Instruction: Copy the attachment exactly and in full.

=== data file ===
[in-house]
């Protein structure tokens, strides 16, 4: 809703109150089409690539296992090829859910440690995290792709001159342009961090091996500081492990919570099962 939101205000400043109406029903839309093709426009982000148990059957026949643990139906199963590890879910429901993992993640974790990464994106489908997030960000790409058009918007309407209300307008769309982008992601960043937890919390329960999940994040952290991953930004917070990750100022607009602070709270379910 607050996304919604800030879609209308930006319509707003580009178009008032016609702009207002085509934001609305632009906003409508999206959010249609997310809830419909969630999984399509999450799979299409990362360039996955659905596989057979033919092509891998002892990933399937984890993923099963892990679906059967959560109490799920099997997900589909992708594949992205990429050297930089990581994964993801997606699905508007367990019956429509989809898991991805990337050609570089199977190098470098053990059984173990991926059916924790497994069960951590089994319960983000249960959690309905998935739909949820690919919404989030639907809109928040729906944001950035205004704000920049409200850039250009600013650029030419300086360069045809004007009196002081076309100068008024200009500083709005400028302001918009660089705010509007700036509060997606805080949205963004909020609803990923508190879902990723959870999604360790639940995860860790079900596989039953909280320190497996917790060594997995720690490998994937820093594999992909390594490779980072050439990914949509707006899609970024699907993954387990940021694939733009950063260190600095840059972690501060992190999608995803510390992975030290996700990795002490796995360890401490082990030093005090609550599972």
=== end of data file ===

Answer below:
[in-house]
């Protein structure tokens, strides 16, 4: 809703109150089409690539296992090829859910440690995290792709001159342009961090091996500081492990919570099962 939101205000400043109406029903839309093709426009982000148990059957026949643990139906199963590890879910429901993992993640974790990464994106489908997030960000790409058009918007309407209300307008769309982008992601960043937890919390329960999940994040952290991953930004917070990750100022607009602070709270379910 607050996304919604800030879609209308930006319509707003580009178009008032016609702009207002085509934001609305632009906003409508999206959010249609997310809830419909969630999984399509999450799979299409990362360039996955659905596989057979033919092509891998002892990933399937984890993923099963892990679906059967959560109490799920099997997900589909992708594949992205990429050297930089990581994964993801997606699905508007367990019956429509989809898991991805990337050609570089199977190098470098053990059984173990991926059916924790497994069960951590089994319960983000249960959690309905998935739909949820690919919404989030639907809109928040729906944001950035205004704000920049409200850039250009600013650029030419300086360069045809004007009196002081076309100068008024200009500083709005400028302001918009660089705010509007700036509060997606805080949205963004909020609803990923508190879902990723959870999604360790639940995860860790079900596989039953909280320190497996917790060594997995720690490998994937820093594999992909390594490779980072050439990914949509707006899609970024699907993954387990940021694939733009950063260190600095840059972690501060992190999608995803510390992975030290996700990795002490796995360890401490082990030093005090609550599972």